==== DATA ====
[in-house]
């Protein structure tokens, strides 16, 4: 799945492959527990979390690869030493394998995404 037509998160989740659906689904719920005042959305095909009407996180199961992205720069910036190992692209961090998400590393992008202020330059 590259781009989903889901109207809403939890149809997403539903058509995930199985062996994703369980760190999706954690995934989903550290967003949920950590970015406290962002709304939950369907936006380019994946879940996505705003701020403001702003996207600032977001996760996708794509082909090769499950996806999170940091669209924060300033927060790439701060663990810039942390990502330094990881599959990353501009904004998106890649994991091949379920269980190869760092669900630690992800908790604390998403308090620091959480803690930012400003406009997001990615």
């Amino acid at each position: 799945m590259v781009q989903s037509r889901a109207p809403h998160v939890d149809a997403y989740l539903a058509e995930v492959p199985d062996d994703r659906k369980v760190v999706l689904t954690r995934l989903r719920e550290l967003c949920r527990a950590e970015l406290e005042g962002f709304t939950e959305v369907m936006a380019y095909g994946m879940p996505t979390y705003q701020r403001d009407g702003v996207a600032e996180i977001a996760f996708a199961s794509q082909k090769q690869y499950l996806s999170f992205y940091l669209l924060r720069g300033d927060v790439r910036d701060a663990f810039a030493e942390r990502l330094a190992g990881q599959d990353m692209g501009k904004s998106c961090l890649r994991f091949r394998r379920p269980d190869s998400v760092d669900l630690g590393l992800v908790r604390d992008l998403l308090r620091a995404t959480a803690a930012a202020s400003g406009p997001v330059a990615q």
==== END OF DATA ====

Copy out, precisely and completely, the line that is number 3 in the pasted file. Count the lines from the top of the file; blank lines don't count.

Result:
């Amino acid at each position: 799945m590259v781009q989903s037509r889901a109207p809403h998160v939890d149809a997403y989740l539903a058509e995930v492959p199985d062996d994703r659906k369980v760190v999706l689904t954690r995934l989903r719920e550290l967003c949920r527990a950590e970015l406290e005042g962002f709304t939950e959305v369907m936006a380019y095909g994946m879940p996505t979390y705003q701020r403001d009407g702003v996207a600032e996180i977001a996760f996708a199961s794509q082909k090769q690869y499950l996806s999170f992205y940091l669209l924060r720069g300033d927060v790439r910036d701060a663990f810039a030493e942390r990502l330094a190992g990881q599959d990353m692209g501009k904004s998106c961090l890649r994991f091949r394998r379920p269980d190869s998400v760092d669900l630690g590393l992800v908790r604390d992008l998403l308090r620091a995404t959480a803690a930012a202020s400003g406009p997001v330059a990615q």